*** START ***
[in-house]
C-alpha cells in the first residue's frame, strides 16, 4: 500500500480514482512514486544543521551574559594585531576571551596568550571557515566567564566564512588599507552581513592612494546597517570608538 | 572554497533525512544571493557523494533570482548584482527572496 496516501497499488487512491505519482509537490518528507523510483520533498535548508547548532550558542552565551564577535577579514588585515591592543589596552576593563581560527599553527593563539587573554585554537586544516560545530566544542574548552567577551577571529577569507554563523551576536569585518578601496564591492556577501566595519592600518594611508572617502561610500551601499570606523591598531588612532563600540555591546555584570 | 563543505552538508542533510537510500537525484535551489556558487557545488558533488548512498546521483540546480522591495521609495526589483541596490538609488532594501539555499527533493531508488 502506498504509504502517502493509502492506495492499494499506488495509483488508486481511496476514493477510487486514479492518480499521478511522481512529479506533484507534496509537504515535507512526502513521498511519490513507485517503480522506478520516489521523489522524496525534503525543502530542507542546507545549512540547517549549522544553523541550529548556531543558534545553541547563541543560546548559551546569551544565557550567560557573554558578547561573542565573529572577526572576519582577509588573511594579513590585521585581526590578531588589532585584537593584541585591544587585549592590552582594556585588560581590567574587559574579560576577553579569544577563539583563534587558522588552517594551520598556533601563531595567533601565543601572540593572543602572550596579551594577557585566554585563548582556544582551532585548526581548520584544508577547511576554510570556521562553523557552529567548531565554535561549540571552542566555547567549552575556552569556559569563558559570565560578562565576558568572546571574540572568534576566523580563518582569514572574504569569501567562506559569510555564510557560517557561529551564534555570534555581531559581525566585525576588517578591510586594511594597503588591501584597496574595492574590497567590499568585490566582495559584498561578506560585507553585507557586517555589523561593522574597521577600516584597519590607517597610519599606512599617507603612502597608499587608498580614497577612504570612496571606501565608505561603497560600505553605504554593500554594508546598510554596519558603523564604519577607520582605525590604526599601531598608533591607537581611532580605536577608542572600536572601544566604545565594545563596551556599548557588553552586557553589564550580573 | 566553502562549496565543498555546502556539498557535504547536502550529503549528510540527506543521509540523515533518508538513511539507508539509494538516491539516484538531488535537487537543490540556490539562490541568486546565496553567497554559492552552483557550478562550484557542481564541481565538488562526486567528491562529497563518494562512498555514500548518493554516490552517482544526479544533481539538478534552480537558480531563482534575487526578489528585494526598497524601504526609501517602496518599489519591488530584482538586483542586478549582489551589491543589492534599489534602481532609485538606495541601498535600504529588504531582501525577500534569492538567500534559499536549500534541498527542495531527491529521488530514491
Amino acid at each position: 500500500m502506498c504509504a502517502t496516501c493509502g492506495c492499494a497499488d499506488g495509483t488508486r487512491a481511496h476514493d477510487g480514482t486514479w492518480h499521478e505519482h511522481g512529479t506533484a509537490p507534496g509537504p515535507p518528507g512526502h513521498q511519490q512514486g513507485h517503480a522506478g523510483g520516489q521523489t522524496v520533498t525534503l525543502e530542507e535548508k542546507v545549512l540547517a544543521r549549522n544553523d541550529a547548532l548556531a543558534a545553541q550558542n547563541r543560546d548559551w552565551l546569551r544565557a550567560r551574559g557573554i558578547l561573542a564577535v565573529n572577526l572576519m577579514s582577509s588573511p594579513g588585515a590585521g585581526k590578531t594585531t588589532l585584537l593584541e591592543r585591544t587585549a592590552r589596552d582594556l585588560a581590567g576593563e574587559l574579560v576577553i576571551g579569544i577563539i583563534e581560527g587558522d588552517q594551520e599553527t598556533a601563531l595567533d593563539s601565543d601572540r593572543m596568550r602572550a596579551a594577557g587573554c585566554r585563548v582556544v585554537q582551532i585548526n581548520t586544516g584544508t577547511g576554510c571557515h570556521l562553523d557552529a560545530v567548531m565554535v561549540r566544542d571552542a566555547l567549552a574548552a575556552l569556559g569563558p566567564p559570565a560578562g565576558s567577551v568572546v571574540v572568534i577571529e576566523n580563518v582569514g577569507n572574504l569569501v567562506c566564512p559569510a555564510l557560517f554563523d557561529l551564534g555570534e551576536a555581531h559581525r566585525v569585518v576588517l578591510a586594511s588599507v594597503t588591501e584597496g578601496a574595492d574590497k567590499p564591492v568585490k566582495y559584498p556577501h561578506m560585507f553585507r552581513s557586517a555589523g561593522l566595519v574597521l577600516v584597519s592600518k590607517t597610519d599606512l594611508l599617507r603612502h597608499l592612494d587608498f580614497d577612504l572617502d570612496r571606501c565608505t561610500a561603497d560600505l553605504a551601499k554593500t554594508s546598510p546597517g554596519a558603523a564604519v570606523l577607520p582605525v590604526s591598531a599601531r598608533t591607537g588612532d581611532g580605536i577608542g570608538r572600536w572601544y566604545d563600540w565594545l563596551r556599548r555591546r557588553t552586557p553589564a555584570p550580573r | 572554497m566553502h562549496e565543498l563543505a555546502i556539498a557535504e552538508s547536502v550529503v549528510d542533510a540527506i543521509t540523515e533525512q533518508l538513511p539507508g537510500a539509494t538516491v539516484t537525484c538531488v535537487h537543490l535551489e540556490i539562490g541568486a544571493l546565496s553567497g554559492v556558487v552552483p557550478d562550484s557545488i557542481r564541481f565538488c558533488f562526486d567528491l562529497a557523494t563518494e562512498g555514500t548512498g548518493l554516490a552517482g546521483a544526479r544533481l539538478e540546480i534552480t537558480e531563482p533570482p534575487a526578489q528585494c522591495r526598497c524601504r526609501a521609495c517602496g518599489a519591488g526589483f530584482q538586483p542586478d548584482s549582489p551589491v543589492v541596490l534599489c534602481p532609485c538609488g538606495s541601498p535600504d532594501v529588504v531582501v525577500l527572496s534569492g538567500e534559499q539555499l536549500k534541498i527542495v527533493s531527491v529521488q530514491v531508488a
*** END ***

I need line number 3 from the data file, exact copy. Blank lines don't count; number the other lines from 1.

Amino acid at each position: 500500500m502506498c504509504a502517502t496516501c493509502g492506495c492499494a497499488d499506488g495509483t488508486r487512491a481511496h476514493d477510487g480514482t486514479w492518480h499521478e505519482h511522481g512529479t506533484a509537490p507534496g509537504p515535507p518528507g512526502h513521498q511519490q512514486g513507485h517503480a522506478g523510483g520516489q521523489t522524496v520533498t525534503l525543502e530542507e535548508k542546507v545549512l540547517a544543521r549549522n544553523d541550529a547548532l548556531a543558534a545553541q550558542n547563541r543560546d548559551w552565551l546569551r544565557a550567560r551574559g557573554i558578547l561573542a564577535v565573529n572577526l572576519m577579514s582577509s588573511p594579513g588585515a590585521g585581526k590578531t594585531t588589532l585584537l593584541e591592543r585591544t587585549a592590552r589596552d582594556l585588560a581590567g576593563e574587559l574579560v576577553i576571551g579569544i577563539i583563534e581560527g587558522d588552517q594551520e599553527t598556533a601563531l595567533d593563539s601565543d601572540r593572543m596568550r602572550a596579551a594577557g587573554c585566554r585563548v582556544v585554537q582551532i585548526n581548520t586544516g584544508t577547511g576554510c571557515h570556521l562553523d557552529a560545530v567548531m565554535v561549540r566544542d571552542a566555547l567549552a574548552a575556552l569556559g569563558p566567564p559570565a560578562g565576558s567577551v568572546v571574540v572568534i577571529e576566523n580563518v582569514g577569507n572574504l569569501v567562506c566564512p559569510a555564510l557560517f554563523d557561529l551564534g555570534e551576536a555581531h559581525r566585525v569585518v576588517l578591510a586594511s588599507v594597503t588591501e584597496g578601496a574595492d574590497k567590499p564591492v568585490k566582495y559584498p556577501h561578506m560585507f553585507r552581513s557586517a555589523g561593522l566595519v574597521l577600516v584597519s592600518k590607517t597610519d599606512l594611508l599617507r603612502h597608499l592612494d587608498f580614497d577612504l572617502d570612496r571606501c565608505t561610500a561603497d560600505l553605504a551601499k554593500t554594508s546598510p546597517g554596519a558603523a564604519v570606523l577607520p582605525v590604526s591598531a599601531r598608533t591607537g588612532d581611532g580605536i577608542g570608538r572600536w572601544y566604545d563600540w565594545l563596551r556599548r555591546r557588553t552586557p553589564a555584570p550580573r | 572554497m566553502h562549496e565543498l563543505a555546502i556539498a557535504e552538508s547536502v550529503v549528510d542533510a540527506i543521509t540523515e533525512q533518508l538513511p539507508g537510500a539509494t538516491v539516484t537525484c538531488v535537487h537543490l535551489e540556490i539562490g541568486a544571493l546565496s553567497g554559492v556558487v552552483p557550478d562550484s557545488i557542481r564541481f565538488c558533488f562526486d567528491l562529497a557523494t563518494e562512498g555514500t548512498g548518493l554516490a552517482g546521483a544526479r544533481l539538478e540546480i534552480t537558480e531563482p533570482p534575487a526578489q528585494c522591495r526598497c524601504r526609501a521609495c517602496g518599489a519591488g526589483f530584482q538586483p542586478d548584482s549582489p551589491v543589492v541596490l534599489c534602481p532609485c538609488g538606495s541601498p535600504d532594501v529588504v531582501v525577500l527572496s534569492g538567500e534559499q539555499l536549500k534541498i527542495v527533493s531527491v529521488q530514491v531508488a